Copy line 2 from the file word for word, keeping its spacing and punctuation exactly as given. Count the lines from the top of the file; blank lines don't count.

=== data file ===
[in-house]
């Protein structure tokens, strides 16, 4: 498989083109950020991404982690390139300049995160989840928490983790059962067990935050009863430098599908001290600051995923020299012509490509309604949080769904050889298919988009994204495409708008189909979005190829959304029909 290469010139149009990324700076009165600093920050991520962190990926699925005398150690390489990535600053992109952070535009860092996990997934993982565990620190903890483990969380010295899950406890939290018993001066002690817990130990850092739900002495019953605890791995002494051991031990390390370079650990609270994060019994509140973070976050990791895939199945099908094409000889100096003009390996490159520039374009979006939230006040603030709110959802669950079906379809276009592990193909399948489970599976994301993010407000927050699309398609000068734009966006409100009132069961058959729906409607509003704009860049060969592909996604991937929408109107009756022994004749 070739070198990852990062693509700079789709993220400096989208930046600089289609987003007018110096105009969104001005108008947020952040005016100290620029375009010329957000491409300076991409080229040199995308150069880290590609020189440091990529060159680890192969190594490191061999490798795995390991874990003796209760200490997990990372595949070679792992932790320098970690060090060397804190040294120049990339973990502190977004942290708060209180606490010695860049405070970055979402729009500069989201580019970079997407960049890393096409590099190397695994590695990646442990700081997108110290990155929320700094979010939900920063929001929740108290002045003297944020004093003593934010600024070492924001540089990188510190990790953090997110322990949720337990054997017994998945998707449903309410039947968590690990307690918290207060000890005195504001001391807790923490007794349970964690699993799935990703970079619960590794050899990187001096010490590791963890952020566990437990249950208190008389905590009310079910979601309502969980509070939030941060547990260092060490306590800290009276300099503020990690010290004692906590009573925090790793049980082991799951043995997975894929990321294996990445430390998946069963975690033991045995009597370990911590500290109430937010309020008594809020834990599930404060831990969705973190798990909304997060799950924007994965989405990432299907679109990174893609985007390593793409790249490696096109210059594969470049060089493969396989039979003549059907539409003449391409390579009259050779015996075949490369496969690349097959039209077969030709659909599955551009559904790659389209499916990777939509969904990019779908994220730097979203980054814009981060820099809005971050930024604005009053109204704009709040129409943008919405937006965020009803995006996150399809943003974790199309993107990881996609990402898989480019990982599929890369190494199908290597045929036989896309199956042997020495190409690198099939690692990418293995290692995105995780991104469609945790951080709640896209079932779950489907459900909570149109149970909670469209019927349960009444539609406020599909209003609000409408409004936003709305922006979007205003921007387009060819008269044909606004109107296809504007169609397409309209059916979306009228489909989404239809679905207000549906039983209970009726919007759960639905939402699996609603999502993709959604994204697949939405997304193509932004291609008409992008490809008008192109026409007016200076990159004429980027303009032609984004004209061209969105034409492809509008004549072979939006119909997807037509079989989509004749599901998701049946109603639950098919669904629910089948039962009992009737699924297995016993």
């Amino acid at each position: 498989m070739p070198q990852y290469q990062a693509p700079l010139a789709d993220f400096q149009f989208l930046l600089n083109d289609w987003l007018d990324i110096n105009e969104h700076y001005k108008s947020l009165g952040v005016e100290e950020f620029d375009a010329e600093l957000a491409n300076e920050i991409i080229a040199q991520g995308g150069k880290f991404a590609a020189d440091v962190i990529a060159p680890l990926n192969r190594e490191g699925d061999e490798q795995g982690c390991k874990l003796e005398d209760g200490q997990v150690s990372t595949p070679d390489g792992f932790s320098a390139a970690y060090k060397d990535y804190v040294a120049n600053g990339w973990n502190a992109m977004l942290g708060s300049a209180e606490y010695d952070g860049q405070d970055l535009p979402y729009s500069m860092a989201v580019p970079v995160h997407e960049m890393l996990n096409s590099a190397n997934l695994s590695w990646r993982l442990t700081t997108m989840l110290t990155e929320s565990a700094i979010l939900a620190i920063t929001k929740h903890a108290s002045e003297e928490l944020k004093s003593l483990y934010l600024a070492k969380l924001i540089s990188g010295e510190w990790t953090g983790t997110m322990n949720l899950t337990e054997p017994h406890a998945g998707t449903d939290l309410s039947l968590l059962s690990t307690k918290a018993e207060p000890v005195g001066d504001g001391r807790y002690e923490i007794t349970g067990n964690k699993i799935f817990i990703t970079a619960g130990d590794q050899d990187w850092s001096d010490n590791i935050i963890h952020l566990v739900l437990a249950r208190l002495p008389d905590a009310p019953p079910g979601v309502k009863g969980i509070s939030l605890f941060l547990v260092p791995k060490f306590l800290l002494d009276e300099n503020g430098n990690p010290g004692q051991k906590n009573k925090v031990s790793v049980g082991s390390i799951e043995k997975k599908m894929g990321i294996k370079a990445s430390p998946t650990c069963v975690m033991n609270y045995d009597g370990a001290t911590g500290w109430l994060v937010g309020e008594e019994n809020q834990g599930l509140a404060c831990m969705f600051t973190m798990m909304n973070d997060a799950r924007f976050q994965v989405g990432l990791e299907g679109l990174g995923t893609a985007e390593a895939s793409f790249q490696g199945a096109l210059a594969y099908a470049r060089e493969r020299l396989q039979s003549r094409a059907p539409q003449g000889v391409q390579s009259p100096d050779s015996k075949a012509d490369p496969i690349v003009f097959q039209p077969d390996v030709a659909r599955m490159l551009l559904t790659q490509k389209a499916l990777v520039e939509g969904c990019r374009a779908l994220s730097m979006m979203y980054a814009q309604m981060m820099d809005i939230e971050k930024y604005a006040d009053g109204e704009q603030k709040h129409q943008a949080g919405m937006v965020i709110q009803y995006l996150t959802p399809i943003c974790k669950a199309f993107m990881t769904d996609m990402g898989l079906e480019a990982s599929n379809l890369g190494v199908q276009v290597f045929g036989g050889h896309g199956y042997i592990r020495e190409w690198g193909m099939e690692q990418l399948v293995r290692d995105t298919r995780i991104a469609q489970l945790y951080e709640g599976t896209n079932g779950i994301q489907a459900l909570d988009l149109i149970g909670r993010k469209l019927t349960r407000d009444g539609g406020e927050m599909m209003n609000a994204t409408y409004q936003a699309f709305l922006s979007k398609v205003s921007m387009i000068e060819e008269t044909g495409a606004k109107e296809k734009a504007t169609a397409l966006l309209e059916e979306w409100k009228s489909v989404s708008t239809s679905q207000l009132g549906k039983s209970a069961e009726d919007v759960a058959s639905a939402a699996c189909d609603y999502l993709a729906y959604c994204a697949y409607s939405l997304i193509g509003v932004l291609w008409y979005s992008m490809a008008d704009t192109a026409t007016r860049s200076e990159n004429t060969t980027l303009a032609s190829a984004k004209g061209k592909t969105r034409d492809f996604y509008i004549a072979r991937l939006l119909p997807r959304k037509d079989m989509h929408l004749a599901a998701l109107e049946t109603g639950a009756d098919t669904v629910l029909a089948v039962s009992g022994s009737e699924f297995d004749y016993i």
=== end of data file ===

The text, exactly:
């Protein structure tokens, strides 16, 4: 498989083109950020991404982690390139300049995160989840928490983790059962067990935050009863430098599908001290600051995923020299012509490509309604949080769904050889298919988009994204495409708008189909979005190829959304029909 290469010139149009990324700076009165600093920050991520962190990926699925005398150690390489990535600053992109952070535009860092996990997934993982565990620190903890483990969380010295899950406890939290018993001066002690817990130990850092739900002495019953605890791995002494051991031990390390370079650990609270994060019994509140973070976050990791895939199945099908094409000889100096003009390996490159520039374009979006939230006040603030709110959802669950079906379809276009592990193909399948489970599976994301993010407000927050699309398609000068734009966006409100009132069961058959729906409607509003704009860049060969592909996604991937929408109107009756022994004749 070739070198990852990062693509700079789709993220400096989208930046600089289609987003007018110096105009969104001005108008947020952040005016100290620029375009010329957000491409300076991409080229040199995308150069880290590609020189440091990529060159680890192969190594490191061999490798795995390991874990003796209760200490997990990372595949070679792992932790320098970690060090060397804190040294120049990339973990502190977004942290708060209180606490010695860049405070970055979402729009500069989201580019970079997407960049890393096409590099190397695994590695990646442990700081997108110290990155929320700094979010939900920063929001929740108290002045003297944020004093003593934010600024070492924001540089990188510190990790953090997110322990949720337990054997017994998945998707449903309410039947968590690990307690918290207060000890005195504001001391807790923490007794349970964690699993799935990703970079619960590794050899990187001096010490590791963890952020566990437990249950208190008389905590009310079910979601309502969980509070939030941060547990260092060490306590800290009276300099503020990690010290004692906590009573925090790793049980082991799951043995997975894929990321294996990445430390998946069963975690033991045995009597370990911590500290109430937010309020008594809020834990599930404060831990969705973190798990909304997060799950924007994965989405990432299907679109990174893609985007390593793409790249490696096109210059594969470049060089493969396989039979003549059907539409003449391409390579009259050779015996075949490369496969690349097959039209077969030709659909599955551009559904790659389209499916990777939509969904990019779908994220730097979203980054814009981060820099809005971050930024604005009053109204704009709040129409943008919405937006965020009803995006996150399809943003974790199309993107990881996609990402898989480019990982599929890369190494199908290597045929036989896309199956042997020495190409690198099939690692990418293995290692995105995780991104469609945790951080709640896209079932779950489907459900909570149109149970909670469209019927349960009444539609406020599909209003609000409408409004936003709305922006979007205003921007387009060819008269044909606004109107296809504007169609397409309209059916979306009228489909989404239809679905207000549906039983209970009726919007759960639905939402699996609603999502993709959604994204697949939405997304193509932004291609008409992008490809008008192109026409007016200076990159004429980027303009032609984004004209061209969105034409492809509008004549072979939006119909997807037509079989989509004749599901998701049946109603639950098919669904629910089948039962009992009737699924297995016993």